NEWS FLASH! BREAKING EXCLUSIVE! The Blue Book’s color is revealed!

If there’s one thing that is the heart of the Episcopal Church’s General Convention, it’s the Blue Book. Containing the official reports of various groups, including Committees, Commissions, Agencies, and Boards of the Episcopal Church, the Blue Book is chock full of legislative bonbons and ecclesiastical gems. This year, for the first time, the Blue Book is really more of a Blue “Book,” because it will be published primarily online. This is a very good thing.

However, a few people — including this reporter — like to have a paper version, and today’s announcement about Blue Book online availability contained the tantalizing detail that a paper version “may” be printed and sold by Church Publishing. This got me wondering, what color will the potentially-printed Blue Book be this year? Immediately, I dispatched the 7WD Investigative News Team to ferret out (without the help of Tim Schenck’s ferret) the true color. This is a tradition. For the last two General Conventions, this blog had the first exclusive reports of the book’s color: crimson in 2009 and salmon in 2012.

Tiffany-blueLong-time readers of Seven whole days will know that I usually refer to this document as the so-called Blue Book or the “Blue” Book because the last few years, it’s been any color but blue. This year, I am pleased to report, exclusively, that the Blue Book will be…BLUE. Specifically, it will be very similar to Pantone PMS 1837. Let me repeat that. The Blue Book will be blue, praise God.

This is great news, and I’m sure it’s a sign of church reform at work. Whereas before, anyone outside the insider realm would be confused by a pink book being called blue, now it all makes sense. The Blue Book will manifest its name in a lovely shade of blue. As Jesus said, let your yes be yes, your no be no, and your blue be blue.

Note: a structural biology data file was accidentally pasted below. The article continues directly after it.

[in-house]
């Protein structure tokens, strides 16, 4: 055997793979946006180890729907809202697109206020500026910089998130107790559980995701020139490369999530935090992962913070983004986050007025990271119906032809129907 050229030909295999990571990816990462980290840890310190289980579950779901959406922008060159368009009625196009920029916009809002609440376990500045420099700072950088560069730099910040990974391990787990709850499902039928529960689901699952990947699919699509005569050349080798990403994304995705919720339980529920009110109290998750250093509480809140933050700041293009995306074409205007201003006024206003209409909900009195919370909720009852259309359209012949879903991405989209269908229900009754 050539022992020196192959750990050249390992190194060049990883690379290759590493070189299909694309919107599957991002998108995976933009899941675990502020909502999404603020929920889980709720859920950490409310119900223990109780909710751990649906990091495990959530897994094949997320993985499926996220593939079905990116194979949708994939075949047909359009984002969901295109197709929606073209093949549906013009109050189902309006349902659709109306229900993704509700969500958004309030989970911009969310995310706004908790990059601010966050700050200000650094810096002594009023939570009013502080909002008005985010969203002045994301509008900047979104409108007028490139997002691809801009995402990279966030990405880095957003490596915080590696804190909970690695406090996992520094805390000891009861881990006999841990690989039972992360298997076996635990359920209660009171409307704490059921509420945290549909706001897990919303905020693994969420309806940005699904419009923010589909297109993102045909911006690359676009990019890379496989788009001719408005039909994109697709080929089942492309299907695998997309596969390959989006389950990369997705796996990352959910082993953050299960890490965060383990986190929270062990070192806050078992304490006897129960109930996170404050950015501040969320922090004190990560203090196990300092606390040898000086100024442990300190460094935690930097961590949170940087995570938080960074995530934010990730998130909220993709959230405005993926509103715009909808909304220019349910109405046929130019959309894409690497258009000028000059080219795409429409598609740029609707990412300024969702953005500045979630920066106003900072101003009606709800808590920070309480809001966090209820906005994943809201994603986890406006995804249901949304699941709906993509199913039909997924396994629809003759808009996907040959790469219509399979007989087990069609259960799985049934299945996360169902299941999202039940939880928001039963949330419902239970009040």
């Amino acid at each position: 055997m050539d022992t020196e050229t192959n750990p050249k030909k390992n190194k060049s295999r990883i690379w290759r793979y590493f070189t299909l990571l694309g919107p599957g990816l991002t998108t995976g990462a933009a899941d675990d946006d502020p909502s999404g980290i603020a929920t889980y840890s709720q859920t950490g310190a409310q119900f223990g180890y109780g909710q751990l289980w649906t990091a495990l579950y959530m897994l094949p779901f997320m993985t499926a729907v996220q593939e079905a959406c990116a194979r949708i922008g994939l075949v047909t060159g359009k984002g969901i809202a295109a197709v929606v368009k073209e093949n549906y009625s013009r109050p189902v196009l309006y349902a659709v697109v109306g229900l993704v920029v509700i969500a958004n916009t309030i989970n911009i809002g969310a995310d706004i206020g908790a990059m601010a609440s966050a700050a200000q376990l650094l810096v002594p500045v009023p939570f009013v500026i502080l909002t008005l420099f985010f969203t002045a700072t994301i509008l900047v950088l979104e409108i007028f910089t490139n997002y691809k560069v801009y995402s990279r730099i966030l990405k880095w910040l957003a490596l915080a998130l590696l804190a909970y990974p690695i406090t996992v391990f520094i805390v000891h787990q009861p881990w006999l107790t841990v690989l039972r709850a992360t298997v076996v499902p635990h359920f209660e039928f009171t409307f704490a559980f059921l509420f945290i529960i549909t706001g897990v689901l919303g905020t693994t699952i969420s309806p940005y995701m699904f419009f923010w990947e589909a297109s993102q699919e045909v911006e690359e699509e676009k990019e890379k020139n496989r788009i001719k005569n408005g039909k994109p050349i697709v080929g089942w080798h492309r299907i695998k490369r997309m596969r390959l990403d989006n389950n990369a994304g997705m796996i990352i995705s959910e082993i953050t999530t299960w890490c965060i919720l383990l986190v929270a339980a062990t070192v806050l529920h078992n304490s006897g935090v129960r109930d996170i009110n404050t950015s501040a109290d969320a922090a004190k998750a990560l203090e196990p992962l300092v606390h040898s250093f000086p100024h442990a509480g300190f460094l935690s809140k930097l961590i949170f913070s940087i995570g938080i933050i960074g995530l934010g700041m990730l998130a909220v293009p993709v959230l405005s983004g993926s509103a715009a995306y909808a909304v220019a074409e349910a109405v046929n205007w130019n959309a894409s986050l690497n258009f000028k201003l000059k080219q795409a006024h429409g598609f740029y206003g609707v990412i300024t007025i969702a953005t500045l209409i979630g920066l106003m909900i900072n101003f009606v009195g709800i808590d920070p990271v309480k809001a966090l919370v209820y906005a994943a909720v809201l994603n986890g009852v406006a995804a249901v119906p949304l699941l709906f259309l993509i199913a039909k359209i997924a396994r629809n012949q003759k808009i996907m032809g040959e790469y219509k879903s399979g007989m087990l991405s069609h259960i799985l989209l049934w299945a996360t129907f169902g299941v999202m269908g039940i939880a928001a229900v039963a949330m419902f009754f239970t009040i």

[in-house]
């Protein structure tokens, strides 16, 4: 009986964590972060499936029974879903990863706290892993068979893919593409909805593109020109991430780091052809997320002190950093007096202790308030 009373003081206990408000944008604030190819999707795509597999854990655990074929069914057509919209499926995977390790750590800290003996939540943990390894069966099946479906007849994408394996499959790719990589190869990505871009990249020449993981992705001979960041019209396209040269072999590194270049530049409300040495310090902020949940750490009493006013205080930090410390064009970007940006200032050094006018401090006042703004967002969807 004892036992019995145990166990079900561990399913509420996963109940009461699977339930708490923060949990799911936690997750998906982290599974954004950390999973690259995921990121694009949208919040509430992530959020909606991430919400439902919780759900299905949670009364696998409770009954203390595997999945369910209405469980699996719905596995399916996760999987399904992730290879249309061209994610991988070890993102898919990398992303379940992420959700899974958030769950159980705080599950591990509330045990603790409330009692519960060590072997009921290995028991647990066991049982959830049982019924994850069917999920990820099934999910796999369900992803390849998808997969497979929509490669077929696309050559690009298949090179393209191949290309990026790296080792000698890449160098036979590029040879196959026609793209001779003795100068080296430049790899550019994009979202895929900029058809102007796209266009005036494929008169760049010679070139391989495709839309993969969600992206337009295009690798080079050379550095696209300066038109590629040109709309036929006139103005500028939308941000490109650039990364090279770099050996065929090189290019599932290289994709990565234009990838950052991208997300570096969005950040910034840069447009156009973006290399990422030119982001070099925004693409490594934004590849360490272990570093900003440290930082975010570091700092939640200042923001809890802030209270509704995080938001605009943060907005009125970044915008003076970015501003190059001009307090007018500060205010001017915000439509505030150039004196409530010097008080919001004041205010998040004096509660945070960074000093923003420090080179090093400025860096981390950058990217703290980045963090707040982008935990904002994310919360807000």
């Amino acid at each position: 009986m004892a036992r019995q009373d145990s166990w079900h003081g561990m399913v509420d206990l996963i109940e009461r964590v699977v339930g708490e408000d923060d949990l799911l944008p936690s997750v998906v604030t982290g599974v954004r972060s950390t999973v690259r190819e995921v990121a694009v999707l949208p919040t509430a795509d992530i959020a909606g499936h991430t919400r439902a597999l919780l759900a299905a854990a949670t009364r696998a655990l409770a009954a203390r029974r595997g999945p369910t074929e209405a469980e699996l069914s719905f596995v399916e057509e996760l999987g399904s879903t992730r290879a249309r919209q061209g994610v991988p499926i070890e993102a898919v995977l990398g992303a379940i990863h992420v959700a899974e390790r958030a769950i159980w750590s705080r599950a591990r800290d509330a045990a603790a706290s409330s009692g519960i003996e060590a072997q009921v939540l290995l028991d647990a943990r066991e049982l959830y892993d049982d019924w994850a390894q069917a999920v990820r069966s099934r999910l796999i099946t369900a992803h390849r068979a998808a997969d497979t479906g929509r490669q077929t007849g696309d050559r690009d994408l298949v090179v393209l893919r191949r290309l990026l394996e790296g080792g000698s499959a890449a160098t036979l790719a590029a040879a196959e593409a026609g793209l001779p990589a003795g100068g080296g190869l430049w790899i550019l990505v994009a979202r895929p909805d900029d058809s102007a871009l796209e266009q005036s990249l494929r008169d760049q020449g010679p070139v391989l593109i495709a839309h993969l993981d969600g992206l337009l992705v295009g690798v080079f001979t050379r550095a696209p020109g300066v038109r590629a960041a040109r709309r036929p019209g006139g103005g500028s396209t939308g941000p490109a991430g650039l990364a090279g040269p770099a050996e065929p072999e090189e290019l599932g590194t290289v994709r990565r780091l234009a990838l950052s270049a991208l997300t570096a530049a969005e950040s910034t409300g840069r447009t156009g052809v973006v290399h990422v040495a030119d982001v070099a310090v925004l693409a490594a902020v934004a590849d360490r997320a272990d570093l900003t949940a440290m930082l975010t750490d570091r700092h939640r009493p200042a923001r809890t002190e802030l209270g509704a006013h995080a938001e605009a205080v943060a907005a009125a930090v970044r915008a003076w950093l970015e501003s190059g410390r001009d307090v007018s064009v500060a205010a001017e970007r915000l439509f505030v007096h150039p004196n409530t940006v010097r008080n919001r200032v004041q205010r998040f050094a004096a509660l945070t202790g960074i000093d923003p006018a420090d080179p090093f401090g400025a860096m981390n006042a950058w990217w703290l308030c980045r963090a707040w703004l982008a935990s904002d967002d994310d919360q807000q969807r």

tiffany-blue-themeI’m especially glad by this particular shade. If they could package it in matching wrapping paper with a white ribbon, jewelry lovers everywhere will crave this wondrous book. Why? Because the color is close to — but not exactly! — a certain blue that many will recognize.

I’m glad to see the blue book going back to its roots, at least in color. Still, there are a few changes for me. For one thing, now I’ll need to stop writing “Blue” Book, and start writing Blue “Book,” since the reports live primarily online. I do hope you’ll head over to Church Publishing’s website at the right time and grab a copy of the real book, if that’s your thing.

One thing will remain constant. This blog will continue to be your go-to source for the color of legislative reports. Sure, it’s a narrow scope for a tiny sliver of a minuscule audience, but we do it well.

Oh, and stay tuned. I intend to blog every resolution and report contained in the Blue “Book” and/or the Blue Book.

P.S. Thank you to my insider source at a secret location we’ll call “Code Name 814+1.” This blog owes you one.

You may also like...

5 Responses

  1. Candy Grooms says:

    Sorry but it’s really not blue to me While I LOVE getting presents wrapped in this signature shade, the only TRUE blue is Carolina blue.

  2. linda says:

    well, well, well…it’s TIFFANY blue! that should remain the color. it gets my vote even though i have no vote!

  3. Bruce Smith says:

    I’d love to see the Blue Book also released as an audio book… Unabridged and read by former presiding bishops.

  4. Lisa Fox says:

    I like your news better than I got from the GC Office. I wrote them yesterday, not at all happy that reports would be released only electronically, and they told me that no printed copy will be made available. I hope your sources are better, for I don’t want to have to scramble through a bunch of printout!

  5. Susan Rubendall says:

    When I saw the title of your announcement, I thought “My goodness, a new hymnal (green? orange? purple? is on the way. Wait for the wars to begin.”

Leave a comment!